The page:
From what I recall through many annual visits to our Minnesota State Fair, whose latest edition starts today, you can hardly turn around on any sidewalk or street corner there without spotting a Pronto Pup stand, an adult holding a cup of beer, or an adult pushing a stroller with at least two children through the crowds.
And, from wherever you’re seeing those stroller rollers, beer cup holders or long lines of both of them waiting to buy breaded meats on sticks, you won’t have to walk far from there to find (or at least notice) the Giant Slide, the round beauty of architecture that is the Agriculture building, or one of many politicians or candidates sure to be roaming the grounds in this presidential year.
But as for some other attractions at the Great Minnesota Get-Together, you have to do your homework and make concentrated efforts to visit certain exhibits.
Such as, in a far deep corner of Heritage Square, you will find the Minnesota Newspaper Museum that has been open for 25 years at the fair. If you enter Heritage Square, which is located west of the Grandstand building, and walk toward the opposite corner until you walk into a fence that separates you from the fairgrounds’ massive parking lot, you will have gone too far but not by much.
Should you realize the great fortune this year of finding the museum at the fair, step inside for a look at the work and the equipment that was used to produce a small-town newspaper in the 1930s. Specifically, you can see all of the equipment that was used in the office of the former Maynard News from Maynard, Minn., about 20 miles southwest of Willmar. The celebration of a simpler time and of some of this state’s origins in community journalism have been kept alive at the fair through countless volunteer hours and contributions given by many people who know the importance of sharing local news.
In about another year, I will total 20 years of work that has involved writing, photography, the coverage of government meetings, school arts and athletics, and interviews with probably hundreds of public officials and neighborhood folks. Still, when I make my trip to the fairgrounds this year, which will be Saturday, Sept. 1, I could stand to spend 10-15 minutes in the newspaper museum because I have much more to learn about how doing this kind of work for the public interest was vastly different earlier last century than it is today – as much as it has also stayed the same, particularly the critical need to communicate with readers. When I began writing movie reviews and other arts features for my college newspaper in October 1993, the Internet seemed to be in its infancy, and just this week in the Monticello Times office I shared with my colleagues that I still cannot understand how journalists and newspaper editors did this kind of work before the Internet. When I need to find a phone number for a contact in Monticello, and the nearest available bound phone book was published in a previous decade and may or may not include current numbers, the quick answer is to search the Internet – but, as you may have heard or experienced yourself, Internet service can occasionally fail, and then a journalist or any other person might be left with outdated phone books and a nearly worthless computer.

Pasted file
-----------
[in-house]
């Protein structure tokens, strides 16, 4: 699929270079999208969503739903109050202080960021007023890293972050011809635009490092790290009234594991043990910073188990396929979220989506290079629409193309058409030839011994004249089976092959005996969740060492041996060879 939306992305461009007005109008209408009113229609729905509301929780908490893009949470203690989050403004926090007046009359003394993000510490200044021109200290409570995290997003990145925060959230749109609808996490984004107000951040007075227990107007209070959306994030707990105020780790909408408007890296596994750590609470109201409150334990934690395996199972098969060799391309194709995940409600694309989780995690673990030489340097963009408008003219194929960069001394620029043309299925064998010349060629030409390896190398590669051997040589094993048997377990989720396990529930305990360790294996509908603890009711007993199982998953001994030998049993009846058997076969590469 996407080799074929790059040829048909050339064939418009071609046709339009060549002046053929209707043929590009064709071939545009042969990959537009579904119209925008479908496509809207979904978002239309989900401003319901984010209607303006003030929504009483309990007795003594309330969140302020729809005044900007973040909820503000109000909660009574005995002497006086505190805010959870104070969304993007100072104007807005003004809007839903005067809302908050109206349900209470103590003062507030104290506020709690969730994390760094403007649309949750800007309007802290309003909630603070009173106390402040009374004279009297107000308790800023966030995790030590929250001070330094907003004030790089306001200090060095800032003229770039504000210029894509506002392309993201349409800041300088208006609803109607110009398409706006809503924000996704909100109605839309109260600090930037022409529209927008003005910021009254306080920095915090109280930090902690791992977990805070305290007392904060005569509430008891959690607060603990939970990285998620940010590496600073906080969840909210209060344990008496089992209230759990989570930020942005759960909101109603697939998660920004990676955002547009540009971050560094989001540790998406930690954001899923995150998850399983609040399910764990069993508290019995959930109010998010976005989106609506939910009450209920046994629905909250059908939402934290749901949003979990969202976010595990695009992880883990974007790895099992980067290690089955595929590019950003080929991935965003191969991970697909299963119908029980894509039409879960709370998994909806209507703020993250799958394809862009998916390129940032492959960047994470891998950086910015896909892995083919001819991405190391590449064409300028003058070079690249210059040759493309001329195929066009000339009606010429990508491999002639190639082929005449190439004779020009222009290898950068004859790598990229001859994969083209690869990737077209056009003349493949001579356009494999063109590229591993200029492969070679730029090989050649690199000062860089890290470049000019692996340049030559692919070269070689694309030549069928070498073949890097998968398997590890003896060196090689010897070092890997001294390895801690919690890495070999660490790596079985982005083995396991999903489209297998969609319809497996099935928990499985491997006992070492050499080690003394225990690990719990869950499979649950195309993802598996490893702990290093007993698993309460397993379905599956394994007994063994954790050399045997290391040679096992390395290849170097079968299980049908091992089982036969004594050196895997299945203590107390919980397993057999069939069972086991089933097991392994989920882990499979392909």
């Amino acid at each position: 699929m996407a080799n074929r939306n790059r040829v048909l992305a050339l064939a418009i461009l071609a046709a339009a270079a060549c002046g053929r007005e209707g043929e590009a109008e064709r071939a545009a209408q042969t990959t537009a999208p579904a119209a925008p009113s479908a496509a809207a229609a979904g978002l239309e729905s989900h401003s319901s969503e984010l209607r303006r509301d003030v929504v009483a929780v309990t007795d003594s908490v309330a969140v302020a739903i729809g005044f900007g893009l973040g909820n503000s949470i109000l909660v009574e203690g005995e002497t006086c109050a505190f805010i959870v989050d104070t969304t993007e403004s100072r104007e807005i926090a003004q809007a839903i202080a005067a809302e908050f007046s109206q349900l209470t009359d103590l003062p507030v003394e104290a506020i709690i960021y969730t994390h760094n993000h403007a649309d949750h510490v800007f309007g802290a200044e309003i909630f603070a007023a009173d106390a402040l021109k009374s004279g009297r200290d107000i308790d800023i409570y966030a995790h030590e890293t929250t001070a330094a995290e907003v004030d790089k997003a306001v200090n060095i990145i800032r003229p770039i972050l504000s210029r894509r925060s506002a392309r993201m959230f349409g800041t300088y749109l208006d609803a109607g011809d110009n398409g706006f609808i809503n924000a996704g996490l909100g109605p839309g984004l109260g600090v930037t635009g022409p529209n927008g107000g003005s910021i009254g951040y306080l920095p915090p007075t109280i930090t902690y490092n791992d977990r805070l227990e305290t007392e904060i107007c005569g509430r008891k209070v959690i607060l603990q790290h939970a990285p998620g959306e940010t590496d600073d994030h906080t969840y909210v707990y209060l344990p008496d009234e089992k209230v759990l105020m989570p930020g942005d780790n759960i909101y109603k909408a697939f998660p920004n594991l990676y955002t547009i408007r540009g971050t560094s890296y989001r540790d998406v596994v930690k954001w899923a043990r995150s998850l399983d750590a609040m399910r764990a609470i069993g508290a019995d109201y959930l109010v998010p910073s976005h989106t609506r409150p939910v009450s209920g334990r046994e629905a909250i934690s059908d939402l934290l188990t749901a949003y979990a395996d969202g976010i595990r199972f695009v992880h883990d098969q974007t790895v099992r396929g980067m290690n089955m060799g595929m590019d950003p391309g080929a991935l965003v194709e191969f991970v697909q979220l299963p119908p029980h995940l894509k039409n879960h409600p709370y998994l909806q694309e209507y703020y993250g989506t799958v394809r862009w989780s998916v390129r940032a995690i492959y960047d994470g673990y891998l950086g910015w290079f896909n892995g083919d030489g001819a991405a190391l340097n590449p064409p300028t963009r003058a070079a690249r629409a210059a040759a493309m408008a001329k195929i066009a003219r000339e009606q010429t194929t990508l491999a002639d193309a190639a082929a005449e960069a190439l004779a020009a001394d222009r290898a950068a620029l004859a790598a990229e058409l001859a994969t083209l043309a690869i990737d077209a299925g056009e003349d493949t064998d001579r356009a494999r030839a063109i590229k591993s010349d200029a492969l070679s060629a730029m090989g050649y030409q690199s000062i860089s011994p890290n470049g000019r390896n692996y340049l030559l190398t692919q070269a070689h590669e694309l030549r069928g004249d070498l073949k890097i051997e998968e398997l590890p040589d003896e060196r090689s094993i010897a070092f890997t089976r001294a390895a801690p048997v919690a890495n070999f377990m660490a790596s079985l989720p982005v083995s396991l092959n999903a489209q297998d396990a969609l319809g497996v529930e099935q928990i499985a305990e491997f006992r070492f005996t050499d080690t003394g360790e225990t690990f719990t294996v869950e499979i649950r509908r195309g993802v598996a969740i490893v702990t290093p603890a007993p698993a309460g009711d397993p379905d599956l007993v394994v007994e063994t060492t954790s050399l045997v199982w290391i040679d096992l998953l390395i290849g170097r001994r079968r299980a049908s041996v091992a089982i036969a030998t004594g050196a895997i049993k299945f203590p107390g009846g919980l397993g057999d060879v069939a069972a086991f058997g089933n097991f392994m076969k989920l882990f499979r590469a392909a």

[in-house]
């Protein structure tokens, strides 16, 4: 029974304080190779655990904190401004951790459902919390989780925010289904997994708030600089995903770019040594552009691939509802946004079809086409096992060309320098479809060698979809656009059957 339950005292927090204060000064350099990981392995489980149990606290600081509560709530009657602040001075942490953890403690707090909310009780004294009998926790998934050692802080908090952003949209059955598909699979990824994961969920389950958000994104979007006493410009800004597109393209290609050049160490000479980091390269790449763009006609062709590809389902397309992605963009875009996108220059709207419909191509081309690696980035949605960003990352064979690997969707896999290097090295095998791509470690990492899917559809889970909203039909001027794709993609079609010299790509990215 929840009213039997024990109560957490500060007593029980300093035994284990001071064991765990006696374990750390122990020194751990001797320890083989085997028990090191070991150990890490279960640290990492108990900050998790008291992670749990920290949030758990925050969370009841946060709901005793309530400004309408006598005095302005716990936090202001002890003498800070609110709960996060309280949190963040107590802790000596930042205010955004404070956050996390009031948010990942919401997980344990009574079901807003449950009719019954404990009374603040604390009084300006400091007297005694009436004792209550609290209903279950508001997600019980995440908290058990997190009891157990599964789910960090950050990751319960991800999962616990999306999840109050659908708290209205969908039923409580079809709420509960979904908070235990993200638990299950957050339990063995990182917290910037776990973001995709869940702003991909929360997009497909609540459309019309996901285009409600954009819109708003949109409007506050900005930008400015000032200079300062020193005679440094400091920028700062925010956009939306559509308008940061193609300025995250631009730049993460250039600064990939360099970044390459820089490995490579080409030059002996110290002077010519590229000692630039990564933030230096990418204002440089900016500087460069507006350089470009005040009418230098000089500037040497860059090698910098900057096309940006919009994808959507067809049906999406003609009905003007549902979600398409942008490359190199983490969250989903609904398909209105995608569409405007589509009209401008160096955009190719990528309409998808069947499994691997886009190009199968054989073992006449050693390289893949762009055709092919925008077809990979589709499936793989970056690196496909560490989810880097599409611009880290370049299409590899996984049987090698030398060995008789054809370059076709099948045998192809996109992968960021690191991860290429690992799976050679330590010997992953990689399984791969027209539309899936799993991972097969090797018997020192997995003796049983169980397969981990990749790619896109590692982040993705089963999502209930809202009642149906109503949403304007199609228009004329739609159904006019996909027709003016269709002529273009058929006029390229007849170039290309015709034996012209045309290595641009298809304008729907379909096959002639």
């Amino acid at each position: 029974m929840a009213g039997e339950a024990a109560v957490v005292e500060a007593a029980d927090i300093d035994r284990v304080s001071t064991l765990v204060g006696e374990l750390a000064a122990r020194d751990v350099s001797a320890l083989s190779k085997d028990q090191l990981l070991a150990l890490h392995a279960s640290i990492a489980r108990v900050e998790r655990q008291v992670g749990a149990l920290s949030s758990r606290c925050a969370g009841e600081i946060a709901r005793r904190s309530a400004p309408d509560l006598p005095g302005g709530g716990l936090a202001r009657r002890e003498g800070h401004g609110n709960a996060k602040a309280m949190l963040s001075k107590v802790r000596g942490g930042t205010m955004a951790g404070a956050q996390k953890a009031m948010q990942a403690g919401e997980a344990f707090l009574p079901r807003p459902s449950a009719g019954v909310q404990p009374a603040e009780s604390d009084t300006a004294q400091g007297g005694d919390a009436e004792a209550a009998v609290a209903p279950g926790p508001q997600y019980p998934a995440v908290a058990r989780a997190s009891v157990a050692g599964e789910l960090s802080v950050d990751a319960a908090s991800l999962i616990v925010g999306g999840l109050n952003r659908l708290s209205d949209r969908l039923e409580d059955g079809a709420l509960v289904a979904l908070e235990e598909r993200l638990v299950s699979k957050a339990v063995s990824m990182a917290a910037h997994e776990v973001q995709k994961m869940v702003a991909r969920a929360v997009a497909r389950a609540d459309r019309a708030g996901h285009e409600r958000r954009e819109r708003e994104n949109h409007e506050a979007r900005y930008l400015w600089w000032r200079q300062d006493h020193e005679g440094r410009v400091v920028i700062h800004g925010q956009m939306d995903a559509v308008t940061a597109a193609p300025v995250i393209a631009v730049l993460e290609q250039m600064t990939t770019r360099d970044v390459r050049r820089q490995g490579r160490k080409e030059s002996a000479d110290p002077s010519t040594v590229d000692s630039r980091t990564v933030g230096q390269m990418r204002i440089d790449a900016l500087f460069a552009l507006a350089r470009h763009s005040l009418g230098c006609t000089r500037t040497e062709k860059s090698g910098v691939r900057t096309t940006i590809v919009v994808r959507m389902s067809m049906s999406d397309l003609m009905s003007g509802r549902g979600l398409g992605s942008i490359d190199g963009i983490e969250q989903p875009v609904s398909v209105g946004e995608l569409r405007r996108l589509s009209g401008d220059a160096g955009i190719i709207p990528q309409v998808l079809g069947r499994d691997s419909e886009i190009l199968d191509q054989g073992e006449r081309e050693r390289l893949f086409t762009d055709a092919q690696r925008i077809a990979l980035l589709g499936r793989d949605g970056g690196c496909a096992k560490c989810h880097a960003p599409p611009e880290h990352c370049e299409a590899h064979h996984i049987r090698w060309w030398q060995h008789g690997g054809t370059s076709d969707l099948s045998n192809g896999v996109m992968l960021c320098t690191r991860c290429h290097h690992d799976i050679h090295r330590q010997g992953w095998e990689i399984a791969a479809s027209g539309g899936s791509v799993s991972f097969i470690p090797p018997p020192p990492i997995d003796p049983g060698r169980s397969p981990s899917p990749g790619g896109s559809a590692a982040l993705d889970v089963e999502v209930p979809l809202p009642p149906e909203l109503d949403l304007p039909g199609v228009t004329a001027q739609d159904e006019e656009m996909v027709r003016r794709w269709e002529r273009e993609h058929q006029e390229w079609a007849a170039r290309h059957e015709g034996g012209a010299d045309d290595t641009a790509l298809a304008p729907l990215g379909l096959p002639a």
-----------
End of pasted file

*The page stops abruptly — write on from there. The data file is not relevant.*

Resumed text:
How did Minnesota’s community journalists manage to inform their fellow citizens without computers, much less without quick information from a World Wide Web? I look forward to learning more at this year’s State Fair, and I hope you do, too.
By Paul Rignell